grassp-list at amber.cecer.army.mil
Mon, 20 Jul 1992 18:33:07 PDT
> Regarding GRASS as a "toy" GIS. In my view the only difference between
> the GRASS "toy" and the rest of the options is 1) The color glossies
> distributed by a sales staff and 2) the price.
> See any of the various comparison articles and reviews. GIS world
> does an annual review. GRASS always looks pretty good!!
I second Jim's comments about the promotional aspects of GIS. Unfortunately,
those arguments aren't going to carry much weight with those arguing that
GRASS is a toy GIS. I offer the following specific points that are reasons
people sometimes say GRASS is a toy, and suggest a response.
1. GRASS doesn't (even) have a DBMS with it.
The nature of GRASS (or any full raster GIS) is that it does not
need a DBMS to provide attribute management, since the data model
is a geo-relational one to begin with. That is, phenomena are
described in terms of spatial location by their x,y position within
the cell file and in terms of attribute by their numerical value
within the cell file (ie raster). Reclass is in some ways a poor man's
DBMS supporting multiple attributes and aggregation, but in fact it
does so much more efficiently than a "real" DBMS.
No DBMS is required until you get to the point of handling complex
attributes for bounded objects (areas, lines). For these there are
options to use RIM or to link to external databases using the Arkansas
2. Raster data are imprecise (and produce ugly maps).
This isn't a GRASS problem, but rather a data model bias stemming
from days when raster data was of necessity of low resolution due
to I/O and storage limitations. (Vector data were more compact, but
at enormous computational expense.) Today, maps with 10 to 100 million
pixels/cells can be managed and processed. Unfortunately, the
Spearfish sample database, though extremely useful at demo-ing various
capabilities, is a product of that earlier age in some respects, and
reinforces the impression that only low-res data can be used.
Vector resolution is similarly limited by boundary capture methods
(vertices approximating a curve, arcs, splines, etc), and when you
enlarge vector maps enough, they show problems analogous to those
of raster maps. By the way, no one seems to know that GRASS can do
anything in the vector domain.
3. GRASS can't output decent looking maps.
This is like saying Autocad isn't any good at dynamic simulation -
you have to use the right tools for the job. GRASS is primarily
an analytical system. The output tools are for rendering on paper
the results of various analyses, not for cartographic production.
Related software like mapgen will give you all the cartographic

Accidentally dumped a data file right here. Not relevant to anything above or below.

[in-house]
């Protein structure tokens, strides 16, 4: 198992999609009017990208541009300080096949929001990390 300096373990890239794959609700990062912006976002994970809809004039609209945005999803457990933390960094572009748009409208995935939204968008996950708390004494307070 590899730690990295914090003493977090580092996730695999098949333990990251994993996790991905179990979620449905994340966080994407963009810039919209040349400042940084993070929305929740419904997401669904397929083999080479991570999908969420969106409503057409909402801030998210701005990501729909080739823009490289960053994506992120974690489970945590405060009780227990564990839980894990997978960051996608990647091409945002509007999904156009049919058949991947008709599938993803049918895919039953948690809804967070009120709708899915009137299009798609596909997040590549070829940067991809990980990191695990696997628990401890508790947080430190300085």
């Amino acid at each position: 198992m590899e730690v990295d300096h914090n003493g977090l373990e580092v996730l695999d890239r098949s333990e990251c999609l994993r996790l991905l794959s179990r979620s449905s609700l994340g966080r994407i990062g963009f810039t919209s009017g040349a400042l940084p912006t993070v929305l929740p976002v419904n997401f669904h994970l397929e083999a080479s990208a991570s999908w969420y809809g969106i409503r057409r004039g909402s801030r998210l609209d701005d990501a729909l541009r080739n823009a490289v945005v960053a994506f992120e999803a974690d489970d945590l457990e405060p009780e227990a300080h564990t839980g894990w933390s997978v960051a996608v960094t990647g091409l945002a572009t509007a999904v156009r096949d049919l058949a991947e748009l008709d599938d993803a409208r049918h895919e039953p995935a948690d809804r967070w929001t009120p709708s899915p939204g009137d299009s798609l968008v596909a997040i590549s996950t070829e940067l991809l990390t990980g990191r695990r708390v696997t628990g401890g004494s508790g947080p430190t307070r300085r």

flexibility you want.
4. There aren't tools to do X, or they aren't any good.
First, a lot of systems include functions that someone wanted once
or which are designed to overcome some other limitation of the
software. A strict side-by-side comparison of number-of-commands
is meaningless in this context.
Second, many published checklists of necessary GIS features list
specific methods for performing an operation, not generic capabilities
which are needed for solving a problem. For example, they may cite
polygon overlay, when they really mean boolean combination.
Third, a side-by-side performance comparison using the best method
available in each of two or more systems is the only fair benchmark.
It's easy to bias such tests in favor of one approach otherwise.
[We are currently attempting to create such a benchmark. Extremely
preliminary results show GRASS better in many areas than some
competing systems. Complete results are scheduled for publication
in January 1993.]
Fourth, the accessibility of subroutine libraries means a knowledgable
programmer can implement any algorithm he/she wants (and many have!).
4. There's no support for GRASS.
The existence of this list should dispel that notion. Also, there
are some very capable consulting offices providing various types of
programming and application support in GRASS.
If there is one common theme to the complaints about GRASS, it is that they
are based on misinformation or lack of knowledge. If there is a theme to
some of the suggestions I have made, it is that GRASS's strength is in the
ability to link it to other software systems and tools, in a way that private
software companies like to talk about but almost no one does.
The newly formed Open GRASS Foundation has a long-term strategy to promote such
linkages with various systems and to encourage system developers to adhere to
open standards such as GRASS. This will not only improve GRASS-based
geoprocessing, it will broaden the base of support and interest in ensuring
its long-term viability. Much more on this later....